Review: C-Ω-N-T-α-C-T at the Cutty Sark, Thursday, 10th September, 2020.

First of all, and this isn’t a critical position, may indeed damage a critical position, but I am profoundly grateful to the organisations (Greenwich and Docklands International Festival), the venues (Bridge Theatre, White Bear in Kennington), and the actors (in this instance, Aoife Kennan and Charles Angiama for C-Ω-N-T-α-C-T), who have found ways to make live performance happen again; responsibly, imaginatively, brilliantly. I have missed this so much over the last six months, and being able to participate as an audience member makes me feel whole and engaged again. Theatre and performance are powerful and important things, sharing an experience with other people is a gift. So thank you. Thank you.

For this particular show, download the app onto your smart-phone [see below for weblinks], pitch up at the location you’ve selected with a fully charged phone and a set of comfy headphones, locate the front-of-housey, audience-greeting, tech. support person, follow instructions. I managed to forget my headphones, and Apple no longer allow me to plug a panic-purchased set of earbuds into my iPhone, curse you Apple, but the very helpful gentleman I met by the Cutty Sark enabled work-arounds for me and about half the rest of the audience, without so much as a sigh. Charge your phone and bring your own headphones.

You’re given a code to fire up your app, a voice in your ears tells you what you have to do (stand still and wait expectantly, really) and then the voice becomes the voice of a young woman. The young woman who has just emerged from the foot tunnel and started walking along the river-front, turns out. And she meets someone, they walk west along the river, they talk, they discover they can hear each other’s thoughts (rather like we can hear their thoughts) and her story unfolds as she and her companion and the eight weird people wearing headphones and following her at a pukka social distance, saunter towards Deptford.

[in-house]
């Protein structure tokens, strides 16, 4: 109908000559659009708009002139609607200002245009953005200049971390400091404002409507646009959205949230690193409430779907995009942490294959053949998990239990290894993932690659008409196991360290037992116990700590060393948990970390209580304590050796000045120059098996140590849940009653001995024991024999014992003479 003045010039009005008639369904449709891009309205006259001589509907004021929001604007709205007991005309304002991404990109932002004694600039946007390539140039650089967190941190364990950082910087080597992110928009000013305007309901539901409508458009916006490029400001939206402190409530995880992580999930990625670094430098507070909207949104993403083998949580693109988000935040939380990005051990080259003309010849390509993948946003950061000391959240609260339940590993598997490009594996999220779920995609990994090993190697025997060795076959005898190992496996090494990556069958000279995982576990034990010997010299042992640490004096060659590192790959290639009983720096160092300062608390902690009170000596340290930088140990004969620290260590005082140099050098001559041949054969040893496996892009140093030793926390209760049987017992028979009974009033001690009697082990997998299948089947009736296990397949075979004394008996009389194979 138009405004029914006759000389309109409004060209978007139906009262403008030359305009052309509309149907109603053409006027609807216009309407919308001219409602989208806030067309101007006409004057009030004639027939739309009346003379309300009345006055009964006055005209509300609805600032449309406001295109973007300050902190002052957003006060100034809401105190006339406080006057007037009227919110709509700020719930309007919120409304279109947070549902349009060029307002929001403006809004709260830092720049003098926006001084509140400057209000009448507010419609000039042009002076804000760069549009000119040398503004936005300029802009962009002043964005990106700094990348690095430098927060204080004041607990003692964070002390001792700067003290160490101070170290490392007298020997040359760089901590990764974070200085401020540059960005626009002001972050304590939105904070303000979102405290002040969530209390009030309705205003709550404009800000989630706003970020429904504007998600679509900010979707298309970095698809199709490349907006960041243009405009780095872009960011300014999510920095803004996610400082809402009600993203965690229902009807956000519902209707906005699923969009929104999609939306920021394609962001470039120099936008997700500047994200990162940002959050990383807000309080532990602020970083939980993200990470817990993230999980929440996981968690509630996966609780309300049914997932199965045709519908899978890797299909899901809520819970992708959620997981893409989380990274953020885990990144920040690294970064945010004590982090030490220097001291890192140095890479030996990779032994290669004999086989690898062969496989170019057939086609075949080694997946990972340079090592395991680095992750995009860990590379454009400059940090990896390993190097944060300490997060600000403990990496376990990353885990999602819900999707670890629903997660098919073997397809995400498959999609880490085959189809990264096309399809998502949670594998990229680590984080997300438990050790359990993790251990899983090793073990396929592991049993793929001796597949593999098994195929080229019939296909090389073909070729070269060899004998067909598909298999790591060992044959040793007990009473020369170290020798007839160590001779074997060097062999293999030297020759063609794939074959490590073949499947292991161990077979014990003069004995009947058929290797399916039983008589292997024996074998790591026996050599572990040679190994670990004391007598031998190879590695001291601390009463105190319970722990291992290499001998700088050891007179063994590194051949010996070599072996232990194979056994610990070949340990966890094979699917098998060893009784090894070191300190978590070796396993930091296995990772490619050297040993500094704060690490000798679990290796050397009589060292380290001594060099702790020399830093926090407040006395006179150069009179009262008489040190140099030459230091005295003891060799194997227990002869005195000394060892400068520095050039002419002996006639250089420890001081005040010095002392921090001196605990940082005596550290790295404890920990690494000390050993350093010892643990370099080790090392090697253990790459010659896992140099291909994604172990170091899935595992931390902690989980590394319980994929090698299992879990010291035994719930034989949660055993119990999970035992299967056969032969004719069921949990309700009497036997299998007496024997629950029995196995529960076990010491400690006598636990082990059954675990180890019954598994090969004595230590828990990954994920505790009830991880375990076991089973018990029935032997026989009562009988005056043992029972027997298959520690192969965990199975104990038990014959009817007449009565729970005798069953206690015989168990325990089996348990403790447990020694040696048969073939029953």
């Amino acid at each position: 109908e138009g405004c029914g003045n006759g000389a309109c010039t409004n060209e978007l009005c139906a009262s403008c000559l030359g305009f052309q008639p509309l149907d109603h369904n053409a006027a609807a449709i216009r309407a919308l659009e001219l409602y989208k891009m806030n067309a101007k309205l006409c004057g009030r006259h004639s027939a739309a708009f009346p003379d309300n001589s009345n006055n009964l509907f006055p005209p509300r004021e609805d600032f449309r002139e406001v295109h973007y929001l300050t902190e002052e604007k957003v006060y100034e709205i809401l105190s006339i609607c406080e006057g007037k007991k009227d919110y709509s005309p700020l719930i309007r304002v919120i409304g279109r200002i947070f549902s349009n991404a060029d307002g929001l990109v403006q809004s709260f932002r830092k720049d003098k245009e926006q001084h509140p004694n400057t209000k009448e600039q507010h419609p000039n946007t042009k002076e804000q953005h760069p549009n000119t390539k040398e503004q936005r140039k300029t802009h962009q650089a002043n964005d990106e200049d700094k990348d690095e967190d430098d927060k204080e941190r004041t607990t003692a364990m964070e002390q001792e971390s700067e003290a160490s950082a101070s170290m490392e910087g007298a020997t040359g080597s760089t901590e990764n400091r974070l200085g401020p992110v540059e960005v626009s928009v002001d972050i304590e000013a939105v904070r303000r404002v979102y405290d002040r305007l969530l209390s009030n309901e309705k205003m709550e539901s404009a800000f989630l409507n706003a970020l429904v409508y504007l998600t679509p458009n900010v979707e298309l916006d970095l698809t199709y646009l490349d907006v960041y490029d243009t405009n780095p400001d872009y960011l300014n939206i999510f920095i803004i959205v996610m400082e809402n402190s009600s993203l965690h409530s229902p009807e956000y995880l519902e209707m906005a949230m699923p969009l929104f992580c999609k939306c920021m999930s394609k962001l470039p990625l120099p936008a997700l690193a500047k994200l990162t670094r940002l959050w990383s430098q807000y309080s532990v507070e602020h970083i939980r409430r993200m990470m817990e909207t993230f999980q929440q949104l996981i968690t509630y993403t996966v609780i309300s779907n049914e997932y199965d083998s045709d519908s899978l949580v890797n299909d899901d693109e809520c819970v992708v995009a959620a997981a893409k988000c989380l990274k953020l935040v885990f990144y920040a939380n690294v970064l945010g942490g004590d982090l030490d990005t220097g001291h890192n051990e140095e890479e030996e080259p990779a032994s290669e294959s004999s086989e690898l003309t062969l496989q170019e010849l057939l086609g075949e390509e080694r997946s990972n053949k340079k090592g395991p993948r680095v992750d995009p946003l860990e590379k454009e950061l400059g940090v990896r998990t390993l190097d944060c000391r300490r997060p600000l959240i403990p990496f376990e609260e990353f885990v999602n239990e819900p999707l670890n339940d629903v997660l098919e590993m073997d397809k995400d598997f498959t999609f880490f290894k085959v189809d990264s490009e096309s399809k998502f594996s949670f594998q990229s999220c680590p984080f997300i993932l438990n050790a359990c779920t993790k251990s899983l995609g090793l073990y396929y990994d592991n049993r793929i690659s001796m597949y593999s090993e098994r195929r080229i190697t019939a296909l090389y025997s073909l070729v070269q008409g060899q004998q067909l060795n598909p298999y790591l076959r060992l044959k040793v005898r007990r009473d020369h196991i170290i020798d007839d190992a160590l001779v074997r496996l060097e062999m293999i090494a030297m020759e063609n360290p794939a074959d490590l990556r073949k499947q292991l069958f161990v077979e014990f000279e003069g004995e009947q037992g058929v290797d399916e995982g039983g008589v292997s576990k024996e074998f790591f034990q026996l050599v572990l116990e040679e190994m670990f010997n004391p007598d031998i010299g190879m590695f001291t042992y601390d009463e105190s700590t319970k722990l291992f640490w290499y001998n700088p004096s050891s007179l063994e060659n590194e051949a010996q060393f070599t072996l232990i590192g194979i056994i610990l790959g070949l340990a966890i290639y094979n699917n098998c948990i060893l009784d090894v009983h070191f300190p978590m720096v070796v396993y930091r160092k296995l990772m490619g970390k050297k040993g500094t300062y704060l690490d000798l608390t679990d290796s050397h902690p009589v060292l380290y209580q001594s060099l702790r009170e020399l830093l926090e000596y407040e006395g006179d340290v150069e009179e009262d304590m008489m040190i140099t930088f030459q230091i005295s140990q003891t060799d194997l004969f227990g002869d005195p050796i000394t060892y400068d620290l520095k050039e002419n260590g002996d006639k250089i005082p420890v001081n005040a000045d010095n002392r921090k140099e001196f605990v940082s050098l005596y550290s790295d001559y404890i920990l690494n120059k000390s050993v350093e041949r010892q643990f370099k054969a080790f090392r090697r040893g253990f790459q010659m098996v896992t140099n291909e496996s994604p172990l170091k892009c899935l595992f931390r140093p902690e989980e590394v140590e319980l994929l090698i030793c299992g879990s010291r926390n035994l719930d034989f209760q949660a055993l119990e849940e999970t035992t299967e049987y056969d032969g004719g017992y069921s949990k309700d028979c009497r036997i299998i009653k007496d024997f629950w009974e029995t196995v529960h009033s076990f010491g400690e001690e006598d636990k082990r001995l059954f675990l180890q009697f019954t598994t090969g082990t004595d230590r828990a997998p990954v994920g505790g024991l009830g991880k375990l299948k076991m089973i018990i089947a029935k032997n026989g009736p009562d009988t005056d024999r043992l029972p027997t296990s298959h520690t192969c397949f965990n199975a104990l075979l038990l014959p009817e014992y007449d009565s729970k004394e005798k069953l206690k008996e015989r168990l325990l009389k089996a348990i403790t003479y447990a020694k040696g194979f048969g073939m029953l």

It’s a smallish story, told with economy and grace, with a conclusion that makes you feel good. The tech is unobtrusive, the naturalistic acting in a real-world environment is impressive, and it’s a very interesting, very engaging show. And the fact that it happens in the middle of the Real World, that there are dozens of passers-by and pigeons and river traffic that is only distinguishable from the audience by lack of headphones (and you really notice just how many people in the Real World are wearing headphones… are they also audience? Also actors? Who knows?) makes it a seriously immersive show – you, the actors, the passers-by, the pigeons, all inhabiting the same space, but some of you are linked together and some of you aren’t, and it isn’t immediately apparent which is which. And that is sort of the point of the show, not wishing to give too much away – some of us are more connected, some of us have lost our links to the world and to other people. Coming out of five or six months of lockdown, that’s a big, important statement. This show is about becoming whole again. The world got very lonely this year, and C-Ω-N-T-α-C-T helped me to re-engage, for which I am grateful.

As I noted at the top, I am so ready to love any sort of show, but this was a good one, this was new, this was appropriate for the age of covid, this really worked.

See the company website on:

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